Fr. Scott Lewis is an associate professor of New Testament at Regis College, a founding member of the Toronto School of Theology.

He is a past president of the Canadian Catholic Biblical Association.

Second Sunday of Lent (Year C) March 4 (Genesis 15:5-12, 17-18; Phil 3:17-4:1; Lk 9:28b-36)

The people of the ancient world took their covenants, contracts and promises very seriously. No need for dense legal language, for the agreement was sealed in blood, carcasses and curses. At the end of this account of God’s covenant with Abraham, he is promised land — very specific land, where other people are already dwelling — and he is promised this land in perpetuity. 

God will not forget those who are faithful

Many are accustomed to think of the New Testament as being theologically disengaged from the Old Testament, but nothing could be further from the truth.

We all share the same limitations

Seventh Sunday in Ordinary Time (Year C), Feb. 18 (1 Samuel 26:2, 7-9, 12-13, 22-25; Psalm 103; 1 Corinthians 15:45-50; Luke 6:27-38)

Most of us love to see the movie villain get his or her comeuppance. There is a palpable sense of glee and satisfaction in the audience, sometimes even erupting into applause. Be honest: how many of us have fantasized about having our own enemy — whoever it might be — right where we want them? I think that is probably a common experience.

The God of life has final say


Sixth Sunday in Ordinary Time (Year C) Feb. 11 (Jeremiah 17:5-8; Psalm 1; 1 Corinthians 15:12, 16-20; Luke 6:17, 20-26)

Is trust in other people such a bad thing? Couldn’t our world use a bit more trust and less suspicion and cynicism? At first glance, the passage from Jeremiah seems to defy common sense. But if we read carefully, it is clear that trust is not the real issue. It is this: what is the source of your inspiration, power and strength?

Love and grace reach out to wherever there is need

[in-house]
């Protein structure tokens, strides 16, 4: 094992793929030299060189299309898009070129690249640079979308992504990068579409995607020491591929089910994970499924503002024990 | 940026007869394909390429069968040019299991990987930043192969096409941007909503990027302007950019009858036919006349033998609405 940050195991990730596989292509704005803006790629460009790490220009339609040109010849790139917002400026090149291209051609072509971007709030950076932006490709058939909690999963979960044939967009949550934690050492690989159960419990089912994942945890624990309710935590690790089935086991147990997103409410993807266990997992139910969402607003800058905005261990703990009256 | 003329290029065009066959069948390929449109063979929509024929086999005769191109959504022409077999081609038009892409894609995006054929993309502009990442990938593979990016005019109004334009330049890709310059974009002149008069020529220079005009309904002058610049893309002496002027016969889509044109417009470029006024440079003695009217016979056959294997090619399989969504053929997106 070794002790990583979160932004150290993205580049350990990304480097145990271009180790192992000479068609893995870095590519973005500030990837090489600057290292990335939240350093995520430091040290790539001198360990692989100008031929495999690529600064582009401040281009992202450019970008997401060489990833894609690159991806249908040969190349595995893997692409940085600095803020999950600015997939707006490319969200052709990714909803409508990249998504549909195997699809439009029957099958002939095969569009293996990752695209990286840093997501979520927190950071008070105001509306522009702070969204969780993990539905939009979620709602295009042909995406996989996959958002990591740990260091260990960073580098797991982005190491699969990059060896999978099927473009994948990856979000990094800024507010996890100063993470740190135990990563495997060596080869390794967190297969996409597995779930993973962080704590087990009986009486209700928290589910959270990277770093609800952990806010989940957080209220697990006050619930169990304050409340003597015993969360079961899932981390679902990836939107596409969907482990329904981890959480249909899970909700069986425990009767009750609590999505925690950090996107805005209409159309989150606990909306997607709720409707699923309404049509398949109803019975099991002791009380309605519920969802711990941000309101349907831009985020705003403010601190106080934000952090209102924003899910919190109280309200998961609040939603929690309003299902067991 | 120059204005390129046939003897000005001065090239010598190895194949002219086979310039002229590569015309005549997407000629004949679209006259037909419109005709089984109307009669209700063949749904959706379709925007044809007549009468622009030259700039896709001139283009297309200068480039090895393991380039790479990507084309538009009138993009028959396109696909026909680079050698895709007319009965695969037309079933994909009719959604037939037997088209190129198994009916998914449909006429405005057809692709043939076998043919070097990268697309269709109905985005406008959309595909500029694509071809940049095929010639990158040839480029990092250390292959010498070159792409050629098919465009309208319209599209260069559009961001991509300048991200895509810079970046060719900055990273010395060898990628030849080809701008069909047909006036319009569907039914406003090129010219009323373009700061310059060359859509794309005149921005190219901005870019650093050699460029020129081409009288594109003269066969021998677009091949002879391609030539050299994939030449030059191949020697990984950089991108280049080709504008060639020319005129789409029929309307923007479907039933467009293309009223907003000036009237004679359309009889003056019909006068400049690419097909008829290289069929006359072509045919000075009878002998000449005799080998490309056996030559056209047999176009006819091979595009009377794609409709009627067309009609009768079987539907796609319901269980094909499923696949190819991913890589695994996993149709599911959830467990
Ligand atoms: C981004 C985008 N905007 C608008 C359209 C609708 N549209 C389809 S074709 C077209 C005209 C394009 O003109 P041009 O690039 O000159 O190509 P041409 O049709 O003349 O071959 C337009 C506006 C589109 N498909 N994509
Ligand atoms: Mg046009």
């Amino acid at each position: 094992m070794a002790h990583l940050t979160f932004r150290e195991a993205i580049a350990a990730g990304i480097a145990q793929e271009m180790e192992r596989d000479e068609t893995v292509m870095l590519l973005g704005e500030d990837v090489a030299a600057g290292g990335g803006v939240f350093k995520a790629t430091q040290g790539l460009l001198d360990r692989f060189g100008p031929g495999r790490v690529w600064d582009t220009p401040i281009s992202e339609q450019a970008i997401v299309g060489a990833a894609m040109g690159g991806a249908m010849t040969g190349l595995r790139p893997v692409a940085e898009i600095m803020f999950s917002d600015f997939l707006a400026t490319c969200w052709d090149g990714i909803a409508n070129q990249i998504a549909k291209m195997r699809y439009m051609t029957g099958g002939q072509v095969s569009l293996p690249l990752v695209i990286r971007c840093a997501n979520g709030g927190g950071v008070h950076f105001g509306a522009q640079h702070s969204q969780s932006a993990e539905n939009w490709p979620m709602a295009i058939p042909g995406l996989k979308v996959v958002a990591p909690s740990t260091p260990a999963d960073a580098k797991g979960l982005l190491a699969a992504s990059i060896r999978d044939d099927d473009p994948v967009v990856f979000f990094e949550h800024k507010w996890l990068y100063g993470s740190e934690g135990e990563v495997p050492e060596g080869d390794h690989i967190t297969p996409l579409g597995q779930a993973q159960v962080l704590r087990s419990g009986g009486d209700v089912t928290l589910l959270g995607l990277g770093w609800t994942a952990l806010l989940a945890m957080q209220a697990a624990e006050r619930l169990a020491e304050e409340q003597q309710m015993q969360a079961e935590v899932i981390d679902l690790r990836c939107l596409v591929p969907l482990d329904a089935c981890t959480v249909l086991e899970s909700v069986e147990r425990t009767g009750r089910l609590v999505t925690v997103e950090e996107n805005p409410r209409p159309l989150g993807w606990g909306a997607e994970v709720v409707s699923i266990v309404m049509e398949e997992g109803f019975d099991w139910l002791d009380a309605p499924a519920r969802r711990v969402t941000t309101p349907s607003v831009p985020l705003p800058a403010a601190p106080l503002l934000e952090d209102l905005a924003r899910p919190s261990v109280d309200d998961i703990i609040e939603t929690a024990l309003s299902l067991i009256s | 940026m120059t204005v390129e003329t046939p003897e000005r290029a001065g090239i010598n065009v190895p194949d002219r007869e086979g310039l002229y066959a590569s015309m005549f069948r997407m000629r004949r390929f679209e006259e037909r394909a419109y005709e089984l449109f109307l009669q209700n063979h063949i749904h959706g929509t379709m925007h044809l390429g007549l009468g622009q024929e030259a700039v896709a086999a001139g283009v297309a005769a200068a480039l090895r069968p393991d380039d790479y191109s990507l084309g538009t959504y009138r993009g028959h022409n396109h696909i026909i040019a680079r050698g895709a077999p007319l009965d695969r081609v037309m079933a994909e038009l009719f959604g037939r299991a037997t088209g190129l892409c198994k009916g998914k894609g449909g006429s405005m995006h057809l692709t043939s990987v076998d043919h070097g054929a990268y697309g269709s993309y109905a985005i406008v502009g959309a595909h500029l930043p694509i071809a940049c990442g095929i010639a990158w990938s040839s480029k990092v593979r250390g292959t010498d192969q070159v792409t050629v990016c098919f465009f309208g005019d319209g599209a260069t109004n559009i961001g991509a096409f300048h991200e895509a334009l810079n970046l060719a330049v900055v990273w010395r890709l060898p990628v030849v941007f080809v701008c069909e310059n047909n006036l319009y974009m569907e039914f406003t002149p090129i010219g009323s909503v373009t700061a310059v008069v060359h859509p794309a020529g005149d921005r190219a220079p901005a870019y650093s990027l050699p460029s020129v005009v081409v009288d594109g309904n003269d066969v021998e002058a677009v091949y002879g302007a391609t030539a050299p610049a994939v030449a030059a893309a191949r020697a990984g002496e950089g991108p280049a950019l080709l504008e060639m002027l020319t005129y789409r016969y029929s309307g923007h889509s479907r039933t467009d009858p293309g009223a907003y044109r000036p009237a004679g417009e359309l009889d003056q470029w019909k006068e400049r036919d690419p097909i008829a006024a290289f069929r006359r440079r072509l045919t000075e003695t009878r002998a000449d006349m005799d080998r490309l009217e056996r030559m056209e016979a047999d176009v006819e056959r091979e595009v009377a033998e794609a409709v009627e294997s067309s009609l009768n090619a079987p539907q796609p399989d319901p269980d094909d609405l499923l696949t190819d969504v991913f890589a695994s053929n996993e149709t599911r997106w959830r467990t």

Fourth Sunday in Ordinary Time (Year C) Jan. 28 (Jeremiah 1:4-5, 17-19; Psalm 71; 1 Corinthians 12:31-13:13; Luke 4:21-30)

Where do visionaries, reformers and prophets get their courage and perseverance? Their diaries and writings often reveal that they are quite ordinary people, with all the fears and weaknesses that are part of humanity. Many of them struggle with self-doubt, loneliness and fear. And yet they go on — they stand up for justice and compassion despite the opposition of the world and often their own co-religionists.

Orienting ourselves to God

Fifth Sunday in Ordinary Time (Year C) Feb. 4 (Isaiah 6:1-2, 3-8; Psalm 138; 1 Corinthian 15:1-11; Luke 5:1-11)

The readings from Isaiah and Luke illustrate the ambiguous attitude many people have towards the sacred and the holy. On the one hand, we claim that we yearn for God's presence, and we complain that God seems so distant. But on the other hand, we are petrified at the thought of an encounter with the divine or holy.

Jesus heals, liberates, gives hope and courage

Third Sunday in Ordinary Time (Year C), Jan. 21 (Nehemiah 8:1-4, 5-6, 8-10; Psalm 19; 1 Corinthians 12:12-30; Luke 1:1; 4:14-21)

The Israelites were unaware how far they had strayed from the path of God. Although the prophets hammered at them unceasingly that their exile in Babylon was due to sin, their actual transgressions had perhaps remained unclear in their minds. But they are ignorant no longer, for the public recitation of the law has hit them hard.

God's miracles are too often misunderstood

2nd Sunday in Ordinary Time (Year C) — Jan. 14 (Isaiah 62:1-5; Psalm 96; 1 Corinthians 12:4-11; John 2:1-12)

Physical injuries can be easier to overcome than shame and disgrace, for the latter can cut deeply into the heart and soul. The people of Israel considered themselves disgraced before the nations: they had been abandoned or punished by their God and reduced to slavery.

Sacrifice will warm God's heart

Fourth Sunday of Advent (Year C), Dec. 24 (Micah 5:2-5; Psalm 80; Hebrews 10:5-10; Luke 1:39-45)

We should not be dazzled or deceived by appearances, glamour or power. Great things and great people come from humble beginnings. This passage from Micah spoke to the people of the eighth century BC, who had suffered destruction and deportation.

The coming of the Lord will mean a new order


Second Sunday of Advent (Year C) Dec. 10 (Baruch 5:1-9; Psalm 126; Philippians 1:3-6, 8-11; Luke 3:1-6)

It is always a struggle to remember the past, for there are so many ways of remembering. We can remember with bitterness, anger, fear or even shame. This was probably the situation of the exiles in Babylon for whom this prophecy was given. The horror of the destruction of Jerusalem and the deportation to Babylon was still a vivid memory. And then there was the sense of helplessness and degradation that results from being captives.

God is there at our darkest hour


First Sunday of Advent (Year C), Dec. 3 (Jeremiah 33:14-16; Psalm 25; 1 Thessalonians 3:12-4:2; Luke 21:25-28, 34-36

The predictions and prophecies made in our own lifetimes seldom square with what actually comes to pass. Today most of them are very negative and are designed to generate fear (and perhaps wealth and power for those who capitalize on that fear). Often we are surprised as events take unforeseen directions.